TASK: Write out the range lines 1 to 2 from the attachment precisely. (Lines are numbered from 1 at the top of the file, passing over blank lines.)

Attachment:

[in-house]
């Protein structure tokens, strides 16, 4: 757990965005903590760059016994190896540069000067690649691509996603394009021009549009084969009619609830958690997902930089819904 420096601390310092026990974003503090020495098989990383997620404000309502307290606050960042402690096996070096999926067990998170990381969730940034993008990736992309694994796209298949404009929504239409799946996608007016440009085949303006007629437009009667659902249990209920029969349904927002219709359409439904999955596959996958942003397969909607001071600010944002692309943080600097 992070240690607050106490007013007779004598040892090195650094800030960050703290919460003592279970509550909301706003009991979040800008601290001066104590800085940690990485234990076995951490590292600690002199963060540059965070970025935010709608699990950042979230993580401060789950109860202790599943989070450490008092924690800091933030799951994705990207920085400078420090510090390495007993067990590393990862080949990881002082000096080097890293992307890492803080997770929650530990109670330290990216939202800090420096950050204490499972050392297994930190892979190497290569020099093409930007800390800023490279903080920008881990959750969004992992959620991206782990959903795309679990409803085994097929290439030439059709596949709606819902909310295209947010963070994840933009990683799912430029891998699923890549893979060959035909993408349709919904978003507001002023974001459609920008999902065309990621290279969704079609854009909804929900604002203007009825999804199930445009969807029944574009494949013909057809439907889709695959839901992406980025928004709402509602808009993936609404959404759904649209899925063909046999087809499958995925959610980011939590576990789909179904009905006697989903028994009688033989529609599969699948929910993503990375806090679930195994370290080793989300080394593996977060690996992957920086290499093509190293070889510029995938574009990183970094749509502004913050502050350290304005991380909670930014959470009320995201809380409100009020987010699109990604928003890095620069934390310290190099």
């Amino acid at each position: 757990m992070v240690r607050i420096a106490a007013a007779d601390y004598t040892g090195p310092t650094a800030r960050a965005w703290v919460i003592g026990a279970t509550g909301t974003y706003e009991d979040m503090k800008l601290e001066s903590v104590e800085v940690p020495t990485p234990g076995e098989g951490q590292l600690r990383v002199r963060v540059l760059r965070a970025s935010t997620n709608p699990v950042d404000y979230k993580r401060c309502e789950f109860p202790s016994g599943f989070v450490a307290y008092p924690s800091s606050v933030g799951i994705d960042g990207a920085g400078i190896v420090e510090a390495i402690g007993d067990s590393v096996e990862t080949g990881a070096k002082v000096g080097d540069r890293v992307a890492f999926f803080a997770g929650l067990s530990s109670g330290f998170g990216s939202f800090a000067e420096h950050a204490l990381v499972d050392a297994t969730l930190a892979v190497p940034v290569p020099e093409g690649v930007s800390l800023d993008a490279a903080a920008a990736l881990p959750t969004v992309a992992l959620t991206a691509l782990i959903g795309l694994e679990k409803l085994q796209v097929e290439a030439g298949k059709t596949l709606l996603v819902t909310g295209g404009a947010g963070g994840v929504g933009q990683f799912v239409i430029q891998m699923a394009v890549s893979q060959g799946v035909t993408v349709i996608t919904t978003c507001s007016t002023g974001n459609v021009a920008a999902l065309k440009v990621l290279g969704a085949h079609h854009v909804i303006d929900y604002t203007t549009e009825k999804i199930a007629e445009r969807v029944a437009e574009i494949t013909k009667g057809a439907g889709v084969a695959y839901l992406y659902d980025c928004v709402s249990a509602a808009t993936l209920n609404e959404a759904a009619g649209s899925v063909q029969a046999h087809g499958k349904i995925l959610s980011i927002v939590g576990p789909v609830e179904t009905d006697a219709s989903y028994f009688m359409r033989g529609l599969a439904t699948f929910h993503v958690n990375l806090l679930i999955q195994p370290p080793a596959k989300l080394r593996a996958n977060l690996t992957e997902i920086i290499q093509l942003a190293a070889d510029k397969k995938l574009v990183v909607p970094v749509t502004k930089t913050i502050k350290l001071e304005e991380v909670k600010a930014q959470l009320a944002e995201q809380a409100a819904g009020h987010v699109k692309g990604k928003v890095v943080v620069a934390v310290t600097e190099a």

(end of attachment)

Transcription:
[in-house]
């Protein structure tokens, strides 16, 4: 757990965005903590760059016994190896540069000067690649691509996603394009021009549009084969009619609830958690997902930089819904 420096601390310092026990974003503090020495098989990383997620404000309502307290606050960042402690096996070096999926067990998170990381969730940034993008990736992309694994796209298949404009929504239409799946996608007016440009085949303006007629437009009667659902249990209920029969349904927002219709359409439904999955596959996958942003397969909607001071600010944002692309943080600097 992070240690607050106490007013007779004598040892090195650094800030960050703290919460003592279970509550909301706003009991979040800008601290001066104590800085940690990485234990076995951490590292600690002199963060540059965070970025935010709608699990950042979230993580401060789950109860202790599943989070450490008092924690800091933030799951994705990207920085400078420090510090390495007993067990590393990862080949990881002082000096080097890293992307890492803080997770929650530990109670330290990216939202800090420096950050204490499972050392297994930190892979190497290569020099093409930007800390800023490279903080920008881990959750969004992992959620991206782990959903795309679990409803085994097929290439030439059709596949709606819902909310295209947010963070994840933009990683799912430029891998699923890549893979060959035909993408349709919904978003507001002023974001459609920008999902065309990621290279969704079609854009909804929900604002203007009825999804199930445009969807029944574009494949013909057809439907889709695959839901992406980025928004709402509602808009993936609404959404759904649209899925063909046999087809499958995925959610980011939590576990789909179904009905006697989903028994009688033989529609599969699948929910993503990375806090679930195994370290080793989300080394593996977060690996992957920086290499093509190293070889510029995938574009990183970094749509502004913050502050350290304005991380909670930014959470009320995201809380409100009020987010699109990604928003890095620069934390310290190099």